New Approaches to Performance Management and Value-Added in Urban Schools

June 10, 2011

More schools and districts around the country are using data at the school level to inform instructional decisions and support student learning. That’s a promising trend.

But research on using data to make instructional decisions doesn’t yet provide conclusive evidence of “what works” to improve student achievement.

Sara Kraemer, Elisabeth Geraghty, Deborah Lindsey, and Cynthia Raven (2010) argue that the performance management movement addresses this concern. Researchers at WCER’s Value Added Research Center, Kraemer and Geraghty analyzed human factors and organizational factors that affect performance management, school improvement, and data use. Working with Lindsey and Raven , Department of Research and Assessment, Milwaukee Public Schools, they found that the design and implementation of data-centric improvement efforts are enhanced by using what’s called a macroergonomic approach.

In the context of education, performance management refers to improving the effectiveness of schools and districts using rigorous data, regularly assessing school and district performance, and holding managers accountable. Every level of a school district can use performance management principles of quality and systems management and the associated tools and processes.

Macroergonomics is a subdiscipline of ergonomics. It focuses on the design of an overall work system. A work system can include personnel, technology, organization and management, and the external environment.

Kraemer and colleagues analyzed eight public schools in Milwaukee, Wisconsin, from October 2008 through February 2009. They measured performance at the school level via value-added analysis. Value-added analysis measures school productivity and the contribution of schooling to growth in student achievement. It uses statistical techniques to separate the effects of schooling from other non-school factors that may influence student achievement, including students’ prior academic achievement, family mobility, race, and socioeconomic status.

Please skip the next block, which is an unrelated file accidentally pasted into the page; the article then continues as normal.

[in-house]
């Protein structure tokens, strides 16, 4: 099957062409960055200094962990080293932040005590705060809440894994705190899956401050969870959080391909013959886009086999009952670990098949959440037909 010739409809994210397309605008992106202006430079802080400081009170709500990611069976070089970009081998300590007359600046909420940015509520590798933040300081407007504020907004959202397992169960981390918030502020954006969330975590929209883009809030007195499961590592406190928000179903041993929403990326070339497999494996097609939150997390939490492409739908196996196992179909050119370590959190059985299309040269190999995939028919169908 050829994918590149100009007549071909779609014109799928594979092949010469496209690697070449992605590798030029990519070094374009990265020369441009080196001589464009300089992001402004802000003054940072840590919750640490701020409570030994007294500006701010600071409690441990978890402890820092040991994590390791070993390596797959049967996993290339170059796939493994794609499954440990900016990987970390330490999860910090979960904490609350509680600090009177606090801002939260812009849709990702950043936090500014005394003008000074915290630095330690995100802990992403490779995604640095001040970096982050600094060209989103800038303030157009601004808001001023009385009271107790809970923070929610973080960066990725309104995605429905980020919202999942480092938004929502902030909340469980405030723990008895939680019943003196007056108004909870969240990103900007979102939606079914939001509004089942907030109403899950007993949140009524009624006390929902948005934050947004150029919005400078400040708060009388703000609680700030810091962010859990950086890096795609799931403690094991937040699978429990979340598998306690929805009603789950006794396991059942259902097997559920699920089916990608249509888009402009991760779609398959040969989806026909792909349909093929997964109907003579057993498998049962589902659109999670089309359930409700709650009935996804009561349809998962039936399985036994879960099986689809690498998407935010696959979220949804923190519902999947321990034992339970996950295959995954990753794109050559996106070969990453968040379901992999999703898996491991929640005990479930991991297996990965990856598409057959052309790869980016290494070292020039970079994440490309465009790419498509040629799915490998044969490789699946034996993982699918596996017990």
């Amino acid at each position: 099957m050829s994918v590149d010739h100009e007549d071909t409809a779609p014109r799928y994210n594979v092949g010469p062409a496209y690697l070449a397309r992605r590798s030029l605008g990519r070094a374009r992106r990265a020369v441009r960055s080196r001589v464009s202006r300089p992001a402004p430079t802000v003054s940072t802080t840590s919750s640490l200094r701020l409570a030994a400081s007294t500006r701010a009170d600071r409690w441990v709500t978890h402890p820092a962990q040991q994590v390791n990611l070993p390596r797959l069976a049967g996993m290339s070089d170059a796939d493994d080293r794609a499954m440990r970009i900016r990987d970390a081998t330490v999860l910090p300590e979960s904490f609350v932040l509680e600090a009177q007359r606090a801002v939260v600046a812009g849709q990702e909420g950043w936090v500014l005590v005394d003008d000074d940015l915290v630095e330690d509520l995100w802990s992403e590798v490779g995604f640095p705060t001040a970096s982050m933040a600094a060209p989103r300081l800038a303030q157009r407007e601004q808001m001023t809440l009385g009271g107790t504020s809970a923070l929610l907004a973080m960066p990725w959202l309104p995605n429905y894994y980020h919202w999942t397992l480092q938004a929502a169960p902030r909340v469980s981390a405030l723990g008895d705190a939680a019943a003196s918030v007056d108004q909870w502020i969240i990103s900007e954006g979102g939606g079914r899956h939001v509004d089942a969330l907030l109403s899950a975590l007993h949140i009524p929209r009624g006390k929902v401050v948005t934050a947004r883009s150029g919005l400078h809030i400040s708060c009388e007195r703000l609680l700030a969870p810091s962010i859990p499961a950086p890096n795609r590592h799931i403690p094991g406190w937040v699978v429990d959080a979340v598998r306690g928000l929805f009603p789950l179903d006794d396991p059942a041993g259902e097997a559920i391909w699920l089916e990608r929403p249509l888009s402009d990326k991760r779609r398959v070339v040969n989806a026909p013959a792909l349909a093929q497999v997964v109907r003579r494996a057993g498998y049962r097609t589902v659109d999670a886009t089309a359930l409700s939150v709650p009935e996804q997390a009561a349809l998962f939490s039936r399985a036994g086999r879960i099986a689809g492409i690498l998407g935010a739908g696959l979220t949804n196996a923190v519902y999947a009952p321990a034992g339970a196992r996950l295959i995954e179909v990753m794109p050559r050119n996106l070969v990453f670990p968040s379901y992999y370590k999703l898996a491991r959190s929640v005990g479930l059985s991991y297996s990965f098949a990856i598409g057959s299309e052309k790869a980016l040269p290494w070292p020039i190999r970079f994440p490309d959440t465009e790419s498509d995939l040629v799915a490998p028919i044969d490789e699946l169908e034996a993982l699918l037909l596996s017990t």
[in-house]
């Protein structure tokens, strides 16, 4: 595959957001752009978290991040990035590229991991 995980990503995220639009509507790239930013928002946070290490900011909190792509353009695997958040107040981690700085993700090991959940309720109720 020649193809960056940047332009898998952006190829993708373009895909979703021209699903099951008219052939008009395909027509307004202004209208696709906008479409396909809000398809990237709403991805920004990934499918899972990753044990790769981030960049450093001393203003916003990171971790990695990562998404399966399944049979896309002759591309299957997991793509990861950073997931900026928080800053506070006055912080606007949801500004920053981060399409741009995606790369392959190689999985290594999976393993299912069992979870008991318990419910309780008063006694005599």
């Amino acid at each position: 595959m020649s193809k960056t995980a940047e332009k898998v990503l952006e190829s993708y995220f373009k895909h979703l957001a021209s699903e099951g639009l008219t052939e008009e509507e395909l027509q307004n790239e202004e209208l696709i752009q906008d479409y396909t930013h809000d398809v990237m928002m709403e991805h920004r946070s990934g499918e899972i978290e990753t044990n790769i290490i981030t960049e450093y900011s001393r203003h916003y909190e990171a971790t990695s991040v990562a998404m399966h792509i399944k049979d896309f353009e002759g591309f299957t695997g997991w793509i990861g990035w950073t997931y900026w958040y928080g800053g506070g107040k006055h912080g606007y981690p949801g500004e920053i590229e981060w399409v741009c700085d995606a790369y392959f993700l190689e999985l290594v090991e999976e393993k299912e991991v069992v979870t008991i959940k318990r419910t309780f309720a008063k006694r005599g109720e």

The Milwaukee Public Schools system designates individual schools as high- or low-performing, based on student attainment scores on Wisconsin Knowledge and Concepts Exam (WKCE) . However, simple measures of student attainment do not filter out students’ prior academic achievement, family mobility, race, or socioeconomic status.

To assess school performance taking these factors into account, Kraemer and colleagues sampled eight schools that varied in performance by comparing their value-added measures and student attainment measures on the WKCE. They established four performance levels, each including two dimensions:

<ul>
<li>At High VA/high attainment schools, students tested high on attainment and their academic performance grew faster than the district average.</li>
<li>At High VA/low attainment schools, students’ academic performance grew faster than the district average, even though these students tested low on the state test and they did not achieve the mandated proficiency goal.</li>
<li>At Low VA/high attainment schools, students tested very high, but relative to the district average, their academic performance grew slower from year to year.</li>
<li>At Low VA/low attainment schools, students tested low on the state test and student achievement grew slower than the district average.</li>
</ul>

Schools’ Reactions to Their Scores

The high VA/high attainment schools tended to view value-added measurement as a validation because it demonstrated that they produce high-performing students. The high scores were not simply the result of having “good” students. The high VA/low attainment schools also felt validated. Their student growth rates were high, even though their attainment scores didn’t meet district standards.